Not necessarily, and in fact, it may mean just the opposite. A home that lags on the market is likely sitting due to its asking price as well as its lot, layout, location or condition of the home.

An awkward layout or inferior location can also play a role. The seller may be unrealistic about their asking price or want the market to pay more than it is willing to bear.

13. Multiple price reductions mean the seller is desperate to sell

If a home has had multiple price reductions, that must mean the seller desperately needs to sell.

Price reductions are made to bring the property in line with current comparables, price it to be competitive or underprice it to help generate more traffic and interest.

Often when a seller has done several price reductions it means they are through with negotiation.

14. Multiple offers give the sellers an advantage

If a seller receives more than one offer and elects to simultaneously counteroffer all buyers, that increases their leverage and the likelihood of selling for top dollar.

Maybe but maybe not.

It can be easy to see dollar signs when there is more than one offer in hand from multiple buyers. Keep in mind that every buyer has a limit, and no one likes to be played.

Not every home is a must-have in every market, and there will always be another property that becomes available.

As a seller, if you play this card wrong, you could end up having the entire situation backfire and be forced to watch all the buyers walk away.

15. All agents are the same

Although the general process of buying or selling and the ensuing chain of events are similar, no two agents are the same, nor is their approach to real estate. The public often lumps all agents into the same bunch and considers them a commodity without really taking the time to study the differences in their approach, presentation and achievements.

As in every profession or organization, there are those who are committed to excellence, devote endless amounts of time and energy into working with buyers and sellers and are highly adept problem solvers. Others simply march to lower standards and do the bare minimum to get by.

Just as some attorneys and physicians are better than others, so are real estate agents. Some are more resourceful, responsive and creative.

Although a few photos and minimal listing description may be adequate in the eyes of one agent, another agent can’t imagine presenting a listing that wasn’t properly prepped for sale with staging, video, 3-D and a slick marketing campaign with professionally designed and produced collateral for digital and print.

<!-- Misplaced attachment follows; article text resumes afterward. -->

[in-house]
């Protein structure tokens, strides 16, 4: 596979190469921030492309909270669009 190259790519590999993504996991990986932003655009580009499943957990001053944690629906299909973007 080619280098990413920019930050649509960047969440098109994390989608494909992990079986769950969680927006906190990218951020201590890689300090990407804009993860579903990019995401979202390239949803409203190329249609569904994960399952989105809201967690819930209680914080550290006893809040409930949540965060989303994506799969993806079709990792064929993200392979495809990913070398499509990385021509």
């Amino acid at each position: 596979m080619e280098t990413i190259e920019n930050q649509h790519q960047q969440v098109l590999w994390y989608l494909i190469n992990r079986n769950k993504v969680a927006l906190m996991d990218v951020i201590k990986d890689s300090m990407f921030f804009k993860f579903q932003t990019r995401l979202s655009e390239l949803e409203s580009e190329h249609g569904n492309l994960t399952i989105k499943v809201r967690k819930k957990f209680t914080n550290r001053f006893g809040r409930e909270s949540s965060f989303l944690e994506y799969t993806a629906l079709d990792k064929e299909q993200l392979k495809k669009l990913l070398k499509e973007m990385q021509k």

In real estate, an agent can never assume, and the same goes for the public.

Cara Ameer is a broker associate and Realtor with Coldwell Banker Vanguard Realty in Ponte Vedra Beach, Florida. You can follow her on Facebook or Twitter.

Email Cara Ameer.

 

TALLAHASSEE, Fla. – Seven real estate laws drafted by the 2017 Florida Legislature and signed by Gov. Rick Scott went into effect Saturday, including a Florida Realtors priority: estoppel fee caps.

Laws effective July 1

  • Cap on estoppel certificate fees – Sellers of properties who live in an HOA, condo association or co-op will have a limit on the amount they’ll pay for an estoppel certificate, a document that informs a buyer if the seller is current with their dues and assessments. SB 398 (Sen. Passidomo, R-Naples) caps estoppel certificate fees at $250 for unit owners who are current in their assessments. Associations may charge an additional $100 for expedited estoppel certificates (delivered within three business days) and another $150 to owners who are delinquent in their assessments. The bill sets the price of estoppel certificates for multiple units owned by the same person and establishes a uniform, statewide format that ensures buyers and closing agents receive the appropriate information needed to close the real estate transaction. This bill also requires certificates to be valid for 30 days if delivered electronically or 35 days if delivered by mail.
  • Florida’s natural resources – More than $500 million is earmarked for Everglades restoration, beach renourishment and springs restoration. During the session, SB 10 (Sen. Bradley, R-Orange Park) served as the primary piece of policy legislation for Everglades restoration and establishes how the funding will be used for these projects. A key provision of SB 10 is the construction of a reservoir south of Lake Okeechobee that is designed to curb nutrient and salinity levels that are harmful to Florida’s valuable natural resources.
  • Condominium termination law – Legislation passed in 2015 to protect condo owners from being forced to sell – possibly at a loss – has several loopholes that real estate investors and bulk buyers exploited. SB 1520(Sen. Jack Latvala, R-Clearwater) fine-tunes the rules and modifies the process by reducing the percentage of owners required to reject the termination – from 10 percent to 5 percent.
  • Condominium oversight – A South Florida news report of fraud in condo board elections, misappropriation of funds and rigged bids resulted in a Miami-Dade grand jury recommending changes to Florida’s Condominium Act. HB 1237 (Rep. Jose Felix Diaz, R-Miami) provides several new condo oversight rules: (1) a condo association with more than 150 units must publish its financial reports and other documents (bylaws, articles of incorporation, condo rules) on a password-protected web page; (2) if an owner is denied documents and fraud is proven, persons responsible for fraudulent activity could face felony charges; (3) the term of a condo board director is limited to eight years, with some exceptions.